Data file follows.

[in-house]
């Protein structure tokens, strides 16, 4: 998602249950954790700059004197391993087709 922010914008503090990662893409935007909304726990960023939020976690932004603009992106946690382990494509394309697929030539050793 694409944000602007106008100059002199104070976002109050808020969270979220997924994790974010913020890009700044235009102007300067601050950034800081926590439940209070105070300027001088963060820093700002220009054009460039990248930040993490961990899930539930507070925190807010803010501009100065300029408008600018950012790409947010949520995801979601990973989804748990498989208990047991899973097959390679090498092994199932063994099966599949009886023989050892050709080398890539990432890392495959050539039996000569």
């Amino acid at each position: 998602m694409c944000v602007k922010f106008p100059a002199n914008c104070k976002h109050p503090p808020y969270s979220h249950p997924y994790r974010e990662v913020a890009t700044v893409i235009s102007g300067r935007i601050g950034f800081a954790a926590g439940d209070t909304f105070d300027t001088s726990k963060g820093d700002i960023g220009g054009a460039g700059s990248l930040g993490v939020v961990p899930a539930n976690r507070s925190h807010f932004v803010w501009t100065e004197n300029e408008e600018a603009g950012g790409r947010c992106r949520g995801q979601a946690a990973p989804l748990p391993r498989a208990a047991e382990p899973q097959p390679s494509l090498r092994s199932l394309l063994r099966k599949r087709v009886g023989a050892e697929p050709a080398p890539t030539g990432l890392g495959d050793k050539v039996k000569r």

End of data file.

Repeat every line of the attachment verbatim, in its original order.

[in-house]
């Protein structure tokens, strides 16, 4: 998602249950954790700059004197391993087709 922010914008503090990662893409935007909304726990960023939020976690932004603009992106946690382990494509394309697929030539050793 694409944000602007106008100059002199104070976002109050808020969270979220997924994790974010913020890009700044235009102007300067601050950034800081926590439940209070105070300027001088963060820093700002220009054009460039990248930040993490961990899930539930507070925190807010803010501009100065300029408008600018950012790409947010949520995801979601990973989804748990498989208990047991899973097959390679090498092994199932063994099966599949009886023989050892050709080398890539990432890392495959050539039996000569």
């Amino acid at each position: 998602m694409c944000v602007k922010f106008p100059a002199n914008c104070k976002h109050p503090p808020y969270s979220h249950p997924y994790r974010e990662v913020a890009t700044v893409i235009s102007g300067r935007i601050g950034f800081a954790a926590g439940d209070t909304f105070d300027t001088s726990k963060g820093d700002i960023g220009g054009a460039g700059s990248l930040g993490v939020v961990p899930a539930n976690r507070s925190h807010f932004v803010w501009t100065e004197n300029e408008e600018a603009g950012g790409r947010c992106r949520g995801q979601a946690a990973p989804l748990p391993r498989a208990a047991e382990p899973q097959p390679s494509l090498r092994s199932l394309l063994r099966k599949r087709v009886g023989a050892e697929p050709a080398p890539t030539g990432l890392g495959d050793k050539v039996k000569r």